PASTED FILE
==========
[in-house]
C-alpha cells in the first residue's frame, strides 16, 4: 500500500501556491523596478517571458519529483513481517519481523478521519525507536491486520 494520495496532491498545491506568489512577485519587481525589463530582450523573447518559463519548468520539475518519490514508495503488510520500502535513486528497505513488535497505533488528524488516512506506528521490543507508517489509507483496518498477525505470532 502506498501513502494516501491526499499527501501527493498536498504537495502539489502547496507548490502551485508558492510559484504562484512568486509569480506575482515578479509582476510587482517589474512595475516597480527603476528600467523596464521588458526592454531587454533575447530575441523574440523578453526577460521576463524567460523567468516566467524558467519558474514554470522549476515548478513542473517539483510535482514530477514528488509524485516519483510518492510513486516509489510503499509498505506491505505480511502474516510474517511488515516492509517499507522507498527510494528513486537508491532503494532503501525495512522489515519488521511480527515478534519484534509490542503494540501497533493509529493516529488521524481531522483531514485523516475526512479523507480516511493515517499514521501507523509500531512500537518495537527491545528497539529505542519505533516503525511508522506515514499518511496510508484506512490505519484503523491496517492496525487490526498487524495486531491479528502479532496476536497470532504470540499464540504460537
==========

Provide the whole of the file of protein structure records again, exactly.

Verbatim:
[in-house]
C-alpha cells in the first residue's frame, strides 16, 4: 500500500501556491523596478517571458519529483513481517519481523478521519525507536491486520 494520495496532491498545491506568489512577485519587481525589463530582450523573447518559463519548468520539475518519490514508495503488510520500502535513486528497505513488535497505533488528524488516512506506528521490543507508517489509507483496518498477525505470532 502506498501513502494516501491526499499527501501527493498536498504537495502539489502547496507548490502551485508558492510559484504562484512568486509569480506575482515578479509582476510587482517589474512595475516597480527603476528600467523596464521588458526592454531587454533575447530575441523574440523578453526577460521576463524567460523567468516566467524558467519558474514554470522549476515548478513542473517539483510535482514530477514528488509524485516519483510518492510513486516509489510503499509498505506491505505480511502474516510474517511488515516492509517499507522507498527510494528513486537508491532503494532503501525495512522489515519488521511480527515478534519484534509490542503494540501497533493509529493516529488521524481531522483531514485523516475526512479523507480516511493515517499514521501507523509500531512500537518495537527491545528497539529505542519505533516503525511508522506515514499518511496510508484506512490505519484503523491496517492496525487490526498487524495486531491479528502479532496476536497470532504470540499464540504460537